Specific Aims The human hand is critically important for performance of many activities of daily living (ADL), including selffeeding, tool use, and recreation. Therefore, loss of the hand due to traumatic injury or disease significantly limits persons with limb loss ability to perform ADL and work, thus greatly affecting overall quality of life. In the U.S., one person in 200 has lost a limb3. While worldwide statistics are more difficult to estimate, the WHO estimates 16% of amputations affect the upper extremity48. The significance of this problem is exemplified by efforts made over the past few decades in designing engineering solutions to maximize the functionality of prosthetic hands, ranging from relatively simple body-powered (i.e., split hook) prostheses to more advanced myoelectric prostheses controlled by electromyographic (EMG) activity of forearm muscles. Despite advances in hand prostheses design and research, several barriers remain against widespread acceptance of prosthetic hands by persons with limb loss. The adult rejection rate for myoelectric upper limb prostheses is estimated at 23%5. Non-wear and passive use of upper limb prostheses (regardless of type) is estimated at 20 and 27%, respectively5. Level of limb loss is one the most significant factors in prosthesis acceptance25, although this is likely largely caused by associated technological challenges. The two most significant deterrents to prosthetic use are prostheses limited functionality, e.g., limited ability to perform ADL, and comfort, which includes fit and weight of prosthesis5, 25. Additional factors associated with abandonment of hand prostheses are durability of the prosthetic hand; lack of sensory feedback; cost, which can be significant when considering both the initial and maintenance costs of the more sophisticated hand prostheses, i.e., myoelectric models; and the aesthetic appearance of the prosthetic hand7. Therefore, todays commercially available hand prostheses fail to address the needs of individuals with limb loss, i.e., regaining some degree of autonomy and functionality, and re-entering the work force. To address the above gaps in hand prosthetic research and access to persons with limb loss, we propose to design a new prosthetic hand, the University of Pisa/IIT SoftHand (SH), based on the recently proposed approach of soft synergies. This approach, which capitalizes on the combination of the concept of human hand synergies and novel soft robotics technologies, has introduced a new viewpoint on prosthesis design. The functionality of this new design has been preliminarily demonstrated by one of the co-investigators, Dr. Antonio Bicchi. The SH was originally designed and implemented for robotics applications. However, the SH design is biologically inspired as it embeds experimental observations by the PI and colleagues of how humans coordinate motion at multiple joints of the digits during grasping of a wide variety of object shapes and sizes10. Our recent modeling work has identified important advantages of using the concept of hand synergies as an approach for robotics and applications to prosthetic grasp control8. The SH hand uses a radically new technology based on soft robotics and adaptive mechanics27. Most importantly, preliminary tests of the SH on intact individuals suggest that it can be used to grasp a wide variety of common objects with very limited training and minimum cognitive load for the user. Furthermore, the SH is mechanically simple and resistant to large impacts. However, a number of important steps have to be taken to adapt the current design of the SH to that of a functional and effective prosthetic hand. We will pursue the following aims: Specific Aim 1: To quantify the functional capabilities of the Pisa/IIT SoftHand for prosthetic applications on intact individuals. Preliminary data suggest that the SH is extremely versatile and can be used to grasp and manipulate common objects. We will perform extensive testing of the myoelectric SH by asking intact subjects (controls) to perform a wide variety of ADL tasks. We will also determine the extent to which grasping performance benefits from adding force feedback capabilities. These data will be used by the Mayo Clinic and the IIT research teams to modify the SH design to adapt it for use by persons with limb loss (Aim 2) while focusing on the SH socket design, EMG-based control, and force feedback interface. Specific Aim 2: To quantify the functional capabilities of the modified Pisa/IIT SoftHand on persons with limb loss. We will quantify the ability of patients with transradial amputation to perform the same tasks tested in Aim 1 using the prosthetic version of the SH. The best-performing force feedback modality identified in Aim 1 will be implemented in the prosthetic SH. We hypothesize that patients will learn to use the SH and perform grasp and manipulation tasks with greater proficiency than allowed by their current terminal devices. The long-term objectives of this exploratory study are to design and build a low-cost and high-performance hand prosthesis that will be accepted by patients with transradial amputation, and enable performance of a wider range of ADL tasks than allowed by todays commercially available prostheses. The data collected through the proposed studies will provide an important foundation for optimizing the design of the SH prosthesis for testing on a large number of persons with limb loss. Future studies will also assess the extent to which the SHs functionality and acceptance might benefit from embedding additional synergistic digit motion patterns in the prosthesis.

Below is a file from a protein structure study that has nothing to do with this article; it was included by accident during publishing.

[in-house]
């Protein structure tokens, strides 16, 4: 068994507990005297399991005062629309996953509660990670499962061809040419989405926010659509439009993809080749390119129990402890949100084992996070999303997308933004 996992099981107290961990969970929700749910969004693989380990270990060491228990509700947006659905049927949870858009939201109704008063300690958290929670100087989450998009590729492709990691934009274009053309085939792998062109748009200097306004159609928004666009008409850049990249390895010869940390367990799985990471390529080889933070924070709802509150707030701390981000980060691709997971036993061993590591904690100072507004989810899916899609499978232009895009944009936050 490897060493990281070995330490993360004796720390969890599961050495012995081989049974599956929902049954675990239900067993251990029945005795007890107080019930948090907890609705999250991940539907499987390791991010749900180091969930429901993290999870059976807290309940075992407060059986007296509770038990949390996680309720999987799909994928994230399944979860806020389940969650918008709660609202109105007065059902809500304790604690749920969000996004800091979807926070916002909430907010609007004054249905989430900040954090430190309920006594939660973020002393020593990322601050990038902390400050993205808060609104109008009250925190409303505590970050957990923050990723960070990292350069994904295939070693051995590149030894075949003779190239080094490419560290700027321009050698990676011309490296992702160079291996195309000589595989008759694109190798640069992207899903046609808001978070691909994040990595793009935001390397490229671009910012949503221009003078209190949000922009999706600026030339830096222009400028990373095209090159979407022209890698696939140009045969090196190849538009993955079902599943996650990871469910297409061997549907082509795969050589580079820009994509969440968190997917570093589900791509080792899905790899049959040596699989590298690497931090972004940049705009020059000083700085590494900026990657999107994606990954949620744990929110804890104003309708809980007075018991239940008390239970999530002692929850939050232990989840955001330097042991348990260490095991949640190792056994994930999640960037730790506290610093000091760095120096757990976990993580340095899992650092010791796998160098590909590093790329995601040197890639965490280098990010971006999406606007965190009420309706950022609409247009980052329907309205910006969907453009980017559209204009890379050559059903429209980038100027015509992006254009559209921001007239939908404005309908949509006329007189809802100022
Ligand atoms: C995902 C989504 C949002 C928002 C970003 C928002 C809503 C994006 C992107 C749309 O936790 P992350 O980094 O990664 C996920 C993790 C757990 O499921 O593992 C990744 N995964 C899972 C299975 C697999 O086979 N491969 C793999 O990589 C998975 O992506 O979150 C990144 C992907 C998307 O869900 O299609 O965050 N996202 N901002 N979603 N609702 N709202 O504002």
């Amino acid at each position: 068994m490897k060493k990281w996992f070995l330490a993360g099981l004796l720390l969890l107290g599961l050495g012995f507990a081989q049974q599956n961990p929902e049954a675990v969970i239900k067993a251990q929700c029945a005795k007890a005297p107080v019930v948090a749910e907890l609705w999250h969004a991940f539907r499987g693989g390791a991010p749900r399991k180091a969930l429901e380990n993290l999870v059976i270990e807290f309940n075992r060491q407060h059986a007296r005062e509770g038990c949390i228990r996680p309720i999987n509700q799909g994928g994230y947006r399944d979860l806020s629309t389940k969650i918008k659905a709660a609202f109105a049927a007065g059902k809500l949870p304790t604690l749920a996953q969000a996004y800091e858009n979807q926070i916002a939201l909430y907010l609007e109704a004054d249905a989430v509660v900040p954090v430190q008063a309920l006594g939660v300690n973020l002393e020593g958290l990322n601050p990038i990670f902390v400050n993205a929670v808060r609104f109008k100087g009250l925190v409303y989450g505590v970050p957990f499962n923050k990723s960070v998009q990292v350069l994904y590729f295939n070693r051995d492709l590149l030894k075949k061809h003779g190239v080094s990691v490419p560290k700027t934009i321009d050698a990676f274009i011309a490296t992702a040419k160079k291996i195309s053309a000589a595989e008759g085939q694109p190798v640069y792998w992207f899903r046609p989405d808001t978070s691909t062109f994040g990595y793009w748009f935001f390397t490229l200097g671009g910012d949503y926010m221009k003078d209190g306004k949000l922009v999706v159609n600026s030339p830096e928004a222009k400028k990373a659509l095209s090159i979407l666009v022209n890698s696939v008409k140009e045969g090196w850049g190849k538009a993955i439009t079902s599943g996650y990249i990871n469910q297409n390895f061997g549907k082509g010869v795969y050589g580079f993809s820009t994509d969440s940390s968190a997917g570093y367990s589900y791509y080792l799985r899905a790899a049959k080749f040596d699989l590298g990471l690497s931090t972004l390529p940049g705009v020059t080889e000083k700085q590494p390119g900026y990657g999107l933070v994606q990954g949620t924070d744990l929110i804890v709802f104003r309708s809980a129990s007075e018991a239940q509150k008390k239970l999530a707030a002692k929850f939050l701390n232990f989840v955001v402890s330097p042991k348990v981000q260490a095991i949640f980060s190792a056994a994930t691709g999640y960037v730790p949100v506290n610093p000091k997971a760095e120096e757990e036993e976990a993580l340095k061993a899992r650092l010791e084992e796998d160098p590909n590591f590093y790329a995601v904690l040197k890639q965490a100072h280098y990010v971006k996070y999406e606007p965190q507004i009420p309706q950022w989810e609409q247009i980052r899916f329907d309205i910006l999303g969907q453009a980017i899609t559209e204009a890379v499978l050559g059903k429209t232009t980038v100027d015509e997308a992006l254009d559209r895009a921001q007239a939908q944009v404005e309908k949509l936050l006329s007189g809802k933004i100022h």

|Effective start/end date||8/31/14 → 7/31/17|
- HHS: National Institutes of Health (NIH): $398,834.00